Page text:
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Amicus Brief: Wisconsin Parental Choice Program (1997)

December 1997. The purpose of this brief is to provide a legal framework which demonstrates the constitutionality of the amended Parental Choice Program, followed by empirical data which further demonstrates that the amended Parental Choice Program has the secular primary effect of advancing learning and achievement for all students.

Other Amici, American Legislative Exchange, CEO America, CEO Central Florida, CEO Connecticut, Putting Children First, James Madison Institute for Public Policy Studies, Jewish Policy Center, “I Have a Dream” Foundation (Washington, D.C. Chapter), Institute for Public Affairs, Liberty Counsel, Maine School Choice Coalition, Pennsylvania Manufacturers Association, Reach Alliance, Arkansas Policy Foundation, North Carolina Education Reform Foundation, Texas Justice Foundation, Minnesota Business Partnership, Minnesotans for School Choice, TOUSSAINT Institute, South Carolina Policy Council, and United New Yorkers for Choice in Education, support this brief in the belief that school choice promotes equal opportunity in education for children and will generally improve education in the United States.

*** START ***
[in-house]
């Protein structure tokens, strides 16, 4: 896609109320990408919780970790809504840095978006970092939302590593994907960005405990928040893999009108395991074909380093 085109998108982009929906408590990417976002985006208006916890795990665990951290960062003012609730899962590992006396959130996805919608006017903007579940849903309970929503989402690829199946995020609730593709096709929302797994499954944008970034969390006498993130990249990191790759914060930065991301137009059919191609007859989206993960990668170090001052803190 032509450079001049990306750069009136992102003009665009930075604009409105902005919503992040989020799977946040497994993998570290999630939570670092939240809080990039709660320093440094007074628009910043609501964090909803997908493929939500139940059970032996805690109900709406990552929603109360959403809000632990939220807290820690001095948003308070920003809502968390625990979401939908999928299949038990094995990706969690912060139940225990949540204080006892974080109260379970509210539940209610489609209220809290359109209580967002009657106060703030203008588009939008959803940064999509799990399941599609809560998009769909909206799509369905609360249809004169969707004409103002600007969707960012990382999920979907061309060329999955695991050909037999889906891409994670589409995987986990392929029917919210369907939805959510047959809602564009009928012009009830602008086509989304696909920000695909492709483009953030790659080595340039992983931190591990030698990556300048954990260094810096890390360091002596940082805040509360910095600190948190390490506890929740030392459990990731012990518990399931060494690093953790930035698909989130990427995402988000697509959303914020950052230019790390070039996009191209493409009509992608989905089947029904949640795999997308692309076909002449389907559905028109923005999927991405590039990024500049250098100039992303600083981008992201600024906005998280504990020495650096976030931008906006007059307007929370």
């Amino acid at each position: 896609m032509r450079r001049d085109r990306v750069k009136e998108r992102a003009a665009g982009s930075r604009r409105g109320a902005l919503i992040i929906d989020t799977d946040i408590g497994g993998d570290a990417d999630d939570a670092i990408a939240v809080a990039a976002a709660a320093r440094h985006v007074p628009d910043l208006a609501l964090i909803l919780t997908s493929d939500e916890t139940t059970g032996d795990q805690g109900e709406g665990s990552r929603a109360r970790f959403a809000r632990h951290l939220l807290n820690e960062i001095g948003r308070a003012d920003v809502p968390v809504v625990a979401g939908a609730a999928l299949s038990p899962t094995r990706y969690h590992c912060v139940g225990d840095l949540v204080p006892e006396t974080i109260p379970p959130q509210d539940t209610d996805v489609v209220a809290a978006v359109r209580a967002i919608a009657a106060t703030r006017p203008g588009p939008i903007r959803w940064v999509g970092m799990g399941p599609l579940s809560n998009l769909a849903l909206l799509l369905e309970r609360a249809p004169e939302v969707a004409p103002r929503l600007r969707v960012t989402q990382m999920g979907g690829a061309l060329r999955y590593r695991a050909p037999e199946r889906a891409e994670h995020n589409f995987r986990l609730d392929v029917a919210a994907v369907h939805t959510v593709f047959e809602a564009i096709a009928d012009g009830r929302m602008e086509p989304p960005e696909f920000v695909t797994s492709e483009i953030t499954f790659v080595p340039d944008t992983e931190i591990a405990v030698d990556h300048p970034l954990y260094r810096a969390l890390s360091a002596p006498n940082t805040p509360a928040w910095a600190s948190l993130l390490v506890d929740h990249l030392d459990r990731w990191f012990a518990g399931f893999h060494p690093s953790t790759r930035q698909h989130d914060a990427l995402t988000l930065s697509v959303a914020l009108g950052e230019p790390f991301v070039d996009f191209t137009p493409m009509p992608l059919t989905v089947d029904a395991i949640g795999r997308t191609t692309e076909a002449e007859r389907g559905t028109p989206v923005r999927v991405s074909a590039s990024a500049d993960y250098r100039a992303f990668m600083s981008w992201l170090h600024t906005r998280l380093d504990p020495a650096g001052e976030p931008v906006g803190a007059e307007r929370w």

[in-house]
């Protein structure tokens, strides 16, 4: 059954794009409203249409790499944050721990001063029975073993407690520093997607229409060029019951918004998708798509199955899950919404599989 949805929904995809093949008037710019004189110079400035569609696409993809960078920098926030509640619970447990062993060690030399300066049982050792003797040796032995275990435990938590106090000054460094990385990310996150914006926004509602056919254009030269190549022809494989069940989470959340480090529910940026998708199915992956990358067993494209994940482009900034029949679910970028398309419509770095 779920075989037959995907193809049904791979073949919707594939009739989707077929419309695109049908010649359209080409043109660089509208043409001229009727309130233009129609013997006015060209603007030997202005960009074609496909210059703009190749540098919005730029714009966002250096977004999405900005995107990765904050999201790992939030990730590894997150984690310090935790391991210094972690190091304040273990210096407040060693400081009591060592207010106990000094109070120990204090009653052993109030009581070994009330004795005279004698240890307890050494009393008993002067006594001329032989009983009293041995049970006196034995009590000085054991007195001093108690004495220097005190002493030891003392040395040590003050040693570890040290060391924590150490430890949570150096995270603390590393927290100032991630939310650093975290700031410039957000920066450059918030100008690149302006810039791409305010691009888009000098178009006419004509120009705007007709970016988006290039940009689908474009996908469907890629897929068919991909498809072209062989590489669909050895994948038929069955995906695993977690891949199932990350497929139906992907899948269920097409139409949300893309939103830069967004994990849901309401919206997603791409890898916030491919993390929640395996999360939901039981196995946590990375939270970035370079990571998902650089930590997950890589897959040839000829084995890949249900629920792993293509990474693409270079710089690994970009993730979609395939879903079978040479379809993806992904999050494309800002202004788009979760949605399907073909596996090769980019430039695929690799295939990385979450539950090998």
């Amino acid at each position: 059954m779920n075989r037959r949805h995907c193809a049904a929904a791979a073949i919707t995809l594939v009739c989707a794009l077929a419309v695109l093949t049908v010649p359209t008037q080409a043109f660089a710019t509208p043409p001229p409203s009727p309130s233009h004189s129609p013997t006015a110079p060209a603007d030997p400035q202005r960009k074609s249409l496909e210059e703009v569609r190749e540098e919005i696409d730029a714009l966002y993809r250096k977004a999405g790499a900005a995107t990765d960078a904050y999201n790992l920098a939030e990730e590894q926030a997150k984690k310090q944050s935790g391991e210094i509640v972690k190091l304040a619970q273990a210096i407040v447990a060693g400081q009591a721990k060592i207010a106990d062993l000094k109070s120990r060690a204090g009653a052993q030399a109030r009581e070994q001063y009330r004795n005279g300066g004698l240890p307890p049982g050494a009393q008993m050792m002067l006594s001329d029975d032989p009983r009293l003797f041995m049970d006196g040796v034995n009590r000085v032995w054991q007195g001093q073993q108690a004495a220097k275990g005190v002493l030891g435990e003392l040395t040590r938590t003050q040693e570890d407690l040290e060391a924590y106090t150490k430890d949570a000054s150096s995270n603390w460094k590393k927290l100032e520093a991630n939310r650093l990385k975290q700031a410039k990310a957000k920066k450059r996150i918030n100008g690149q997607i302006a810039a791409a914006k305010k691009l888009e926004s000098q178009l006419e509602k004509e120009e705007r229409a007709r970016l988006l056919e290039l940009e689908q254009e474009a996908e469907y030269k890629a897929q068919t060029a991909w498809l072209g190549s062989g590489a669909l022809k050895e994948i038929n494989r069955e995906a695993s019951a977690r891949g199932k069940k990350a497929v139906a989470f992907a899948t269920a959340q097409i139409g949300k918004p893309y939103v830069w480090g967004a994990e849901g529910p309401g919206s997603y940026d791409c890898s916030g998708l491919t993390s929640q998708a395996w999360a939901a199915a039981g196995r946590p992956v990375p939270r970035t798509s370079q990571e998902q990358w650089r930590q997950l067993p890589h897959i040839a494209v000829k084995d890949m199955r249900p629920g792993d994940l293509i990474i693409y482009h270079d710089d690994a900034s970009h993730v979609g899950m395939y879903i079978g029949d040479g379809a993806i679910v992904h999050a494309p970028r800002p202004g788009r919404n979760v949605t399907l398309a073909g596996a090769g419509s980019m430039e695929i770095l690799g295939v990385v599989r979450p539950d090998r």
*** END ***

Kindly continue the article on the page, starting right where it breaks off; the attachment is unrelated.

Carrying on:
Argument Outline:
The Amended Parental Choice Program does not violate the first amendment of the United States Constitution or Article 1, Section 18 of the Wisconsin Constitution.

The amended Parental Choice Program does not provide a benefit to religion; it principally provides a benefit to children and their families. The amended Parental Choice Program does not compel taxpayers to support a religious institution; it compels taxpayers to support a child’s education. Like the original Parental Choice Program, the amended Parental Choice Program advances education. This Court should reverse the decision of the circuit court and hold the amended Parental Choice Program constitutional under both state and federal law.

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